Q: My wife and I bought our own home in 2011. It was a second-hand home at the time, not new. Between 2014 and 2016, we rented this home out with a full depreciation schedule in place. We moved back into our home at the start of 2016 but are going to be renting it out again shortly. Do we still get to claim the original tax depreciation schedule that was made in 2014, or do we need to adhere to the new government tax depreciation rules concerning the plant and equipment on established properties?
- Many thanks, Ben
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A: That’s a great question, and I’m glad you are aware that there have been significant changes to the way second-hand, previously used assets are to be treated moving forward.
"The government has disallowed depreciation deductions on items such as ovens, dishwashers, etc., where they have been previously used"
As of the federal budget announcement on 9 May 2017, the government has disallowed depreciation deductions on items such as ovens, dishwashers, etc., where they have been previously used.
Before this, investors who bought established properties could continue to claim depreciation on those items going forward. Now, property investors can only claim depreciation on dishwashers, fans, and other fixtures they’ve paid for themselves, by purchasing the property brand new. The changes are now law.
They apply from 1 July 2017 to:
• previously used plant and equipment acquired at or after 7.30pm on 9 May 2017 unless it was acquired under a contract entered into before this time
• plant and equipment acquired before 1 July 2017 but not used to earn income in either the current or previous year Investors who purchase new plant and equipment will continue to be able to claim a deduction over the eff ective life of the asset.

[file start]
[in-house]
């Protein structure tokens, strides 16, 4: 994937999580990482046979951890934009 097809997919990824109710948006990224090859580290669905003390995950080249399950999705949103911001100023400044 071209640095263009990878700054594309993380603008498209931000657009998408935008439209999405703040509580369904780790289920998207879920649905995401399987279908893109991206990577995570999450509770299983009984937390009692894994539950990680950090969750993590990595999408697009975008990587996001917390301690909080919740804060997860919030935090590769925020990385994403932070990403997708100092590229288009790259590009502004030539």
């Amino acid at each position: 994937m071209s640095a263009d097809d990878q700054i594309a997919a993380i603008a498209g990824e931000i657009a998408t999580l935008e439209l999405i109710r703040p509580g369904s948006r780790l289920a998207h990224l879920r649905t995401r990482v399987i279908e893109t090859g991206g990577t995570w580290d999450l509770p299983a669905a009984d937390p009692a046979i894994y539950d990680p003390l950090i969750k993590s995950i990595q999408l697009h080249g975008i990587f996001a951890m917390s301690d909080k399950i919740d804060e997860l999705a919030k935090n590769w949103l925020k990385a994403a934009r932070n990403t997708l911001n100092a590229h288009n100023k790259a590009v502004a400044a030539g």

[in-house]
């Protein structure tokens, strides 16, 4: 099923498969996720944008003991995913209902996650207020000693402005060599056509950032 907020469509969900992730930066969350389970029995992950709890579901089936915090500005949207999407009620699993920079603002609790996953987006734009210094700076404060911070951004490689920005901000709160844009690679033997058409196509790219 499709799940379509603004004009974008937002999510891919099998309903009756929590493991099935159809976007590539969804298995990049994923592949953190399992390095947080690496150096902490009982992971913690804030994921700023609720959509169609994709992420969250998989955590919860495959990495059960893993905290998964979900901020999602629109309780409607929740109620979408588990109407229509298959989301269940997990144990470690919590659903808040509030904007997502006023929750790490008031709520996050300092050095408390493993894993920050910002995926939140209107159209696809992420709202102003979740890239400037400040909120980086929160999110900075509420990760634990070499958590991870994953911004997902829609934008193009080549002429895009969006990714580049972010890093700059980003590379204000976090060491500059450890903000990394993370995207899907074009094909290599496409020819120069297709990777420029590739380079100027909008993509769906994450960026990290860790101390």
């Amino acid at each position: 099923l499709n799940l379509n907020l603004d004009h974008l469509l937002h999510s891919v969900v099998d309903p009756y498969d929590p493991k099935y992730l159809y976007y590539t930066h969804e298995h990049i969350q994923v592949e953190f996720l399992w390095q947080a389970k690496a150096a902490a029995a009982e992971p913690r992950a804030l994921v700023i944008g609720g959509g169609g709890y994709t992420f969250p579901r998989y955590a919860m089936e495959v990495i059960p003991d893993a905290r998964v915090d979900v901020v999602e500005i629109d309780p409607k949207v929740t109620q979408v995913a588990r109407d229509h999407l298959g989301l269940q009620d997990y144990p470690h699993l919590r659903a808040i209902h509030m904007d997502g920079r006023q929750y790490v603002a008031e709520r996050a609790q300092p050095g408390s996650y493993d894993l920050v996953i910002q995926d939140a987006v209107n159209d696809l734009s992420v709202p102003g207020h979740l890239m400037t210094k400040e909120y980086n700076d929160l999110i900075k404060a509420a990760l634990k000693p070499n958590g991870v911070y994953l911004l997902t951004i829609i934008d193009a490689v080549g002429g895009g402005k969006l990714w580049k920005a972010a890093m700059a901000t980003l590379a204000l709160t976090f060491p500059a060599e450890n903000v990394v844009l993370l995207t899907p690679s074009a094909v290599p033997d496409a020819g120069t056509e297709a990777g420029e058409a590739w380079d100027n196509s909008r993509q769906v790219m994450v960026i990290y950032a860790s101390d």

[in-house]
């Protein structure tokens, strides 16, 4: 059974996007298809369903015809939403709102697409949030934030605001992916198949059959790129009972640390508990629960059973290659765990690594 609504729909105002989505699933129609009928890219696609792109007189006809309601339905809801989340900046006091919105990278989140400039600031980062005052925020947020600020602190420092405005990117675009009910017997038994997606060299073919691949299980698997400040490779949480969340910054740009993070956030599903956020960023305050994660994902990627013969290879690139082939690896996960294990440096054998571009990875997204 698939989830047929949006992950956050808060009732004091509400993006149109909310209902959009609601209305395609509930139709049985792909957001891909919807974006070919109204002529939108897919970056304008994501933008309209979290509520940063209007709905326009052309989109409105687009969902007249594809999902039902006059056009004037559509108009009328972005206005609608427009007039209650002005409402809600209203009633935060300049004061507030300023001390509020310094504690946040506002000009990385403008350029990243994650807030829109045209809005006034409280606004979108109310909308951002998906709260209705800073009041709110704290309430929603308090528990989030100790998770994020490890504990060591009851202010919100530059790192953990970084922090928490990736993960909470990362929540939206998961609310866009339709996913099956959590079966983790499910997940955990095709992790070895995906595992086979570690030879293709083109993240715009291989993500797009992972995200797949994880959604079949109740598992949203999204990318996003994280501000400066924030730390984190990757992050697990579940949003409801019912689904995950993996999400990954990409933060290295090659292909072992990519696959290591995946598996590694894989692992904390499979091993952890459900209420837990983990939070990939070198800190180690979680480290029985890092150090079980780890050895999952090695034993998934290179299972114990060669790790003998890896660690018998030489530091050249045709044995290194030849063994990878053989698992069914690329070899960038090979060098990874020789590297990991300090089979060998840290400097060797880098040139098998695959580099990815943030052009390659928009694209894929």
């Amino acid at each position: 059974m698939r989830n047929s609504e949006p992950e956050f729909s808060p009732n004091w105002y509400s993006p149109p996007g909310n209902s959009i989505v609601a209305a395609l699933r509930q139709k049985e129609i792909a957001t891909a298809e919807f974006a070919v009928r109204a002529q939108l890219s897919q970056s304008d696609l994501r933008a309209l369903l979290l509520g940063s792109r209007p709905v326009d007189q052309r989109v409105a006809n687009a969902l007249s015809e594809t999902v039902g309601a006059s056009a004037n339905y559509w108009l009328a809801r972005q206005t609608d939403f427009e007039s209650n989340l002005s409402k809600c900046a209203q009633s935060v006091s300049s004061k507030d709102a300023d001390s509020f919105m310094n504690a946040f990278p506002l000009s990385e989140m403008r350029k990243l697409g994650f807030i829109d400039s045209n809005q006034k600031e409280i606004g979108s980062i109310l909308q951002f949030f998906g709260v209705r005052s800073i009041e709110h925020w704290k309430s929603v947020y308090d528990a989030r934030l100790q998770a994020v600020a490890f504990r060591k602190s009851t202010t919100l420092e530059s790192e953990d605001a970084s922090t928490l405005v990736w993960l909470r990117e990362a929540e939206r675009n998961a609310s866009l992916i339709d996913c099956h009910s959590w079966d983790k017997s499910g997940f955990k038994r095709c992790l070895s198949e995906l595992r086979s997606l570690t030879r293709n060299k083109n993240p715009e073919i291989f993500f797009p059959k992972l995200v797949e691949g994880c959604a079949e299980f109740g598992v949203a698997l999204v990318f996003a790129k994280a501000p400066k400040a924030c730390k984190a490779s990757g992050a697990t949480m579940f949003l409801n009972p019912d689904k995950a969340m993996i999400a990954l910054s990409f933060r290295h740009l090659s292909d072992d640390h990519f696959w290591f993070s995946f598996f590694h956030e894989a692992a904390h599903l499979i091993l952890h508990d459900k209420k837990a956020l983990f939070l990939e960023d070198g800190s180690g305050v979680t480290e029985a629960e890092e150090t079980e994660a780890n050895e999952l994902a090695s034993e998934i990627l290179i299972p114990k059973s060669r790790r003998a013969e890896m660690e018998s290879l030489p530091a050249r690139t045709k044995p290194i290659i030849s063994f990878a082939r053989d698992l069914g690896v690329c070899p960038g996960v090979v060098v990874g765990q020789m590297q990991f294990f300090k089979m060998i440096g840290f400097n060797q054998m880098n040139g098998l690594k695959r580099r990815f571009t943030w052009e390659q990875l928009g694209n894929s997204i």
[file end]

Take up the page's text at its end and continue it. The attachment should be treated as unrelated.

While these new laws are grandfathered and as such are only applicable to properties purchased after the 9 May announcement, one caveat exists to take advantage of these grandfathering provisions: the property must have been income-generating at some point between 1 July 2016 and 30 June 2017.
In your case, even though you acquired the property before the budget, I believe you are unfortunately caught in the net because you were living in your property for the entirety of the 2016/17 financial year. Due to this, those aforementioned items will now be considered ‘previously used’ and you won’t be entitled to claim any further depreciation on them.
In my opinion, the explanatory memorandum issued by the government is a bit ambiguous.
It says: “The amendments also apply to assets acquired before this time if the assets were first used or installed ready for use by an entity during or prior to the income year in which this measure was publicly announced (generally the 2016–17 income year), but the asset was not used at all for a taxable purpose in that income year.”
Again, it would appear that you have not used the assets for a taxable purpose in the 2016/17 income year.
Note that these new rules only apply to residential properties. Commercial, industrial and other non-residential properties are not included.
It’s also important to know that the way residential property investors claim depreciation on the building has not been altered.
You can continue to claim depreciation on the structure (all the bricks, concrete, etc.) provided the building was built after 1987.
Need to know
- Household items that have been used previously are not subject to depreciation deductions.
- The property must have been income-generating between 1 July 2016 and 30 June 2017.
- Commercial, industrial and other non-residential property are not covered under the new ruling.
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